beartng the Brandenburg Gate image.
- 0 -
"Computers will touch off an explosion in the social sciences
comparable to that which we witnessed during the past half century
in the physical sciencee," declared General David Sarnoff, Chairman
or the Board, Radio Corporation or America, at the recent National
Automation Conference Day of the American Bankers Association at the
New York World's Fair.
He spoke to 1,300 senior operating officers from 30 countries
in the Belgium Village Rathskeller, just a "few feet away," he said,
"from where I had the pleasant and memorable privilege or introducing
television to America twenty-five years ago at the 1939-40 New York
World •s Fair."
He told his audience that the use or computers can provide a
"vast opportunity for finding answers to many or our most complex
social problems," and reminded his audience that "we must remain
aware or the limitations of computers as an aid to our leaders in
decision-making processes."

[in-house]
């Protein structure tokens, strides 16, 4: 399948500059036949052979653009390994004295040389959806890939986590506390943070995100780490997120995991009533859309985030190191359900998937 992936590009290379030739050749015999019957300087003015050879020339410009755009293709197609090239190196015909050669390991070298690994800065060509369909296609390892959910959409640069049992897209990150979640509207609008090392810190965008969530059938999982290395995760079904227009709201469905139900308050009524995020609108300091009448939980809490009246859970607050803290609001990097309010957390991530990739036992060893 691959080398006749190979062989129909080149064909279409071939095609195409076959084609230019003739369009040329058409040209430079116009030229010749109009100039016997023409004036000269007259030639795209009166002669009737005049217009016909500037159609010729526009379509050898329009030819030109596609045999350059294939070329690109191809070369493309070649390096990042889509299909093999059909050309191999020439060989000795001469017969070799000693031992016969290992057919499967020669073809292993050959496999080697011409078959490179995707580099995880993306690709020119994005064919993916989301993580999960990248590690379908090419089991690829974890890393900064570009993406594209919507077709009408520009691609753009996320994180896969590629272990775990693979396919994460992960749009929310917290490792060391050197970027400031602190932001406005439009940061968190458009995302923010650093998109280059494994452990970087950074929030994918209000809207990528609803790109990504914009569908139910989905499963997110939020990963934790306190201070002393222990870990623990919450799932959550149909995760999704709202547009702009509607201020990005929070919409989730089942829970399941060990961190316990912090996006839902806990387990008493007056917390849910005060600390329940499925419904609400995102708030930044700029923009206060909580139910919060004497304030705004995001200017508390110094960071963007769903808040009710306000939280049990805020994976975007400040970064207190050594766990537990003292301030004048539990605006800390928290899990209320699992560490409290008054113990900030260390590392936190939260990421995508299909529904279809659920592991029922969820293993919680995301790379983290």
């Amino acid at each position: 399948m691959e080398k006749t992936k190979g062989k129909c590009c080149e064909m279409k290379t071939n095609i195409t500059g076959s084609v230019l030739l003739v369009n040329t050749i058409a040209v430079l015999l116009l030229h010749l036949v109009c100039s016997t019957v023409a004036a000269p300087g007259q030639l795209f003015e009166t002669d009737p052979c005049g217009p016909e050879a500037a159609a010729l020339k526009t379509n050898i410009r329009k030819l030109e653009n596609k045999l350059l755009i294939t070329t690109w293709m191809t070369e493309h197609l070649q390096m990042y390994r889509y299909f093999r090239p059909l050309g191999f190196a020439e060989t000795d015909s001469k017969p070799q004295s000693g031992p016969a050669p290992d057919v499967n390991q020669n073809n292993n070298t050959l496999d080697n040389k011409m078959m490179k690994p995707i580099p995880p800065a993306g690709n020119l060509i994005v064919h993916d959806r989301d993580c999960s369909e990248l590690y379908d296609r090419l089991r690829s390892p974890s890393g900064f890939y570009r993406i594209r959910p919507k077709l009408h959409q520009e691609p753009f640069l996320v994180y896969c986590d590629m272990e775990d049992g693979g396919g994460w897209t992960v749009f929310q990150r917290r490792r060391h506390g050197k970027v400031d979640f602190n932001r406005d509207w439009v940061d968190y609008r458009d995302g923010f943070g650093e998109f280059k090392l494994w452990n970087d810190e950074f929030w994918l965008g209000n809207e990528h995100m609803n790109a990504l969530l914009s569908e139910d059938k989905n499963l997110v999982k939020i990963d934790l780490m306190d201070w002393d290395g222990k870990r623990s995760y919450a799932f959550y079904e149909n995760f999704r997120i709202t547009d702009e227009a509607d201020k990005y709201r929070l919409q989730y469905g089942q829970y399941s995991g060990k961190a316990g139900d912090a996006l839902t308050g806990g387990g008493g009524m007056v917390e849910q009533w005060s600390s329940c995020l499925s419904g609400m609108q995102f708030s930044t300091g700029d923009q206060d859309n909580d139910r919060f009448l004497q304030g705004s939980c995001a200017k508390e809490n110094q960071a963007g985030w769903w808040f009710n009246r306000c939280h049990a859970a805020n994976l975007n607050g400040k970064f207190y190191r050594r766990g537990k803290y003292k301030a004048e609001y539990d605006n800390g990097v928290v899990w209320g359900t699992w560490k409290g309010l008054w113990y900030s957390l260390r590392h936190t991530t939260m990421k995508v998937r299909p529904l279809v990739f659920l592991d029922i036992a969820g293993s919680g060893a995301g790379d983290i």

- 0 ...
The u.s. Coast Guard opened its safe boating exhibit at the New
York World's Fair Marina this week with a traditional ribbon cutting
ceremony, Participating in the ceremony were Admiral Edwin J. Roland,
(more)
Newsletter ••• 7/64-Rll6
- 4 -
commandant of the u.s. Coast Guard; Rear Admiral Chester L. Harding,
commander of the Third Coast Guard District, and Gen. William E. Potter, ·
Pair executive vice president.
The Fiberglas Coast Guard Center at the Fair features a variety ot
exhibits illustrating the many phases of Coast Guard activities that
benefit the recreational boatman, a history ot the Coast Guard and "The
Good Skipper" photographic display showing pointers on sate small boat
operation.
- 0 -
The Irish Government has announced the forthcoming issue of a
stamp bearing the image of the country's impressive pavilion at the
World's Fair. It will bear the inscription "Irish Pavilion-New York
World's Fair 1964-65" as well as the name of the State, "Eire."
- 0 -
Margaret Weiskopf, 19, from Little Neck, L.I., a hostess at the
Johnson's Wax Pavilion has the "Prettiest Legs At The Fair". Jean
Pierre Aumont thinks so; so does Carol Lawrence and Jack Cassidy.
All Made their selection known on Saturday, July 18, when DuPont
invited the Fair's pavilions to send their representatives to the
contest. Twenty-one pavilions did, and DuPont Day at the Fair was a
success.